Monday, May 01, 2006

Clinic Notes: Autism and Down Syndrome

I once had a set of twins coming to my clinic. One twin was developing normally, and the other twin had Down Syndrome and then developed Autism at the age of four four. Recent studies find that 7 to 10 percent of children with Down Syndrome also have Autism.
In 1959 the genetic basis of Down Syndrome was found to be trisomy 21 in 95 percent of the cases and the extra chromosome is usually maternal in origin. People with Down Syndrome are depicted in ancient art; so apparently the disorder has been around for a long time. In 1866 Dr. John Langdon Down wrote about the facial similarities of many of his patients with mental retardation using a racial description (Mongol), which unfortunately stayed around for nearly a century. Once the genetic basis of the disorder was known,the terminology changed and now the correct terminology is to refer to them as persons with trisomy 21 or a person with Down Syndrome. See for a detailed discussion of Down Syndrome.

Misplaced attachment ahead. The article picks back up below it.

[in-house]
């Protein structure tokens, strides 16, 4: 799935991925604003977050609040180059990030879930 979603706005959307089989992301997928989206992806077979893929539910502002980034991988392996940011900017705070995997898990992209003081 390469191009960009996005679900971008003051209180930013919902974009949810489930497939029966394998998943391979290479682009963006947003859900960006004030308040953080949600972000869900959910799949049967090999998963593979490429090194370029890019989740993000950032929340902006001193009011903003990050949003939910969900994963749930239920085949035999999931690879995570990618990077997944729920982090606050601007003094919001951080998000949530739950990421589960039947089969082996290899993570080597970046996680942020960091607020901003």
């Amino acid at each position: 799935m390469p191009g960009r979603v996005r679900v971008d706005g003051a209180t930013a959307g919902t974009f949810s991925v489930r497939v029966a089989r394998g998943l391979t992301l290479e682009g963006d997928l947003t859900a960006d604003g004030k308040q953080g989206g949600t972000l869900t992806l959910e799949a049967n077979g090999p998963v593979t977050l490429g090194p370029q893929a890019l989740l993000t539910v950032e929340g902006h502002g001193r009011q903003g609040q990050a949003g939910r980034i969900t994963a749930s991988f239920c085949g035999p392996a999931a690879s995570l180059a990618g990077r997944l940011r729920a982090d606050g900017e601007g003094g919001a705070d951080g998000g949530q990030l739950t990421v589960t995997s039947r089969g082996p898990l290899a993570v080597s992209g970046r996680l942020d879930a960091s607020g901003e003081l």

Women older than forty or mothers who already have a child with Down Syndrome are more likely to give birth to babies with Down Syndrome, and routinely undergo amniocentesis at sixteen weeks. Taking into account surgical and spontaneous abortions the incidence of Down’s is approximately one in every eight hundred births. Younger mothers who do not undergo amniocentesis deliver the majority of Down’s babies because they don’t get tested. A new test, which combines blood tests and an ultrasound, is 90 percent accurate in the first trimester and can be done four to six weeks earlier than the standard Triple Test.
Why some children with Down Syndrome develop autism and other do not is not known.
See Case History # 15 in Little Bubba's Not Ready for Nashville Yet at

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